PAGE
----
Fight For The Future: Meet The Founders Of EPIC

Refused to be branded as hypocritical millennials who critique but do not contribute, John-Son Oei, Jayne Kennedy and Loh Jon Ming have built their dinner table talk into a foundation for social outreach and positive change. In its eighth year, EPIC is as dedicated to its cause of creating platforms that inspire, mobilise and empower people for personal and community transformation, as ever.

Just last year, they’ve expanded their social enterprise to include EPIC Communities, a community-driven development that aims to create cooperative, resilient and sustainable communities and EPIC DNA, an experiential learning arm that works to develop response-able people driven by a heart of service. At its core, EPIC Homes, a movement that seeks to build relationships between the urban and rural divide through the activity of building homes for underprivileged communities remains strong. We caught up with the masterminds of EPIC to discuss their master plan for the organisation.



Prev1 of 9
Use your ← → (arrow) keys to browse

1. In brief, lead us through the process of building a home under EPIC Homes.

Before any builds can happen, we kick-start the process by first embarking on a community engagement exercise where we meet the village head and villagers. We want to make sure we start on the right food and work together, build relationships, understand their situation and assess what resources are available as well as ensure they understand how the EPIC programme operates. Once this is established, the village proceeds to conduct their own internal survey and develop a priority list based on an agreed criteria – for example structurally damaged houses, overcrowding or the elderly.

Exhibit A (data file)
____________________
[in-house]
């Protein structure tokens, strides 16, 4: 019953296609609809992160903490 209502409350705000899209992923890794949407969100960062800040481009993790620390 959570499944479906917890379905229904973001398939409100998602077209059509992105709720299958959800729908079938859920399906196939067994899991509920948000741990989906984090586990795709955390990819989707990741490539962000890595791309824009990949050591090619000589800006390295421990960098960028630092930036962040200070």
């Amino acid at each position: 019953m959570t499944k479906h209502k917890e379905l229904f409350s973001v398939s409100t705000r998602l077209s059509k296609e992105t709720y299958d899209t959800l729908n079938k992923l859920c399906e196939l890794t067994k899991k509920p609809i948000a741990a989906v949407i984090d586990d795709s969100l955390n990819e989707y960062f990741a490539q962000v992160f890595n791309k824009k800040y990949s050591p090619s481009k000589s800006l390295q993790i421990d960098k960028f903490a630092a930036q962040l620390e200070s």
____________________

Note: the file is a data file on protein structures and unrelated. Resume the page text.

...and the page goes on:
We look for ways that include the villagers in the decision making process, empowering them with opportunities to have a choice over how things are done in their own village, encouraging dignity and confidence within the people we work with.

Villagers that take part in EPIC Homes are required to commit to the Pay It Forward programme, where the exchange sweat equity for a home, building not just their own home but their neighbours as well, encouraging solidarity and camaraderie.

When funds have been raised and building opportunities are available, anyone (above 18! If you’re younger you need a legal guardian) can apply to register as a builder and go through the Basic Builder Workshop to prepare their hands with appropriate skills, they are encouraged to take part a community engagement session to prepare their hearts with the right mindset and attitude and off they go! A home takes on average 3 days to build with minimum 25 people, lead by a team of dedicated builders who have gone through the process themselves – rising up the ranks of volunteers to team leaders and project managers; or what we call the Specialists and Master Builders.

Read other features in our Fight For The Future series to meet Rhonwyn Hagedorn, Founder Of Project WHEE! and The Founders Of Picha Project.

Prev1 of 9
Use your ← → (arrow) keys to browse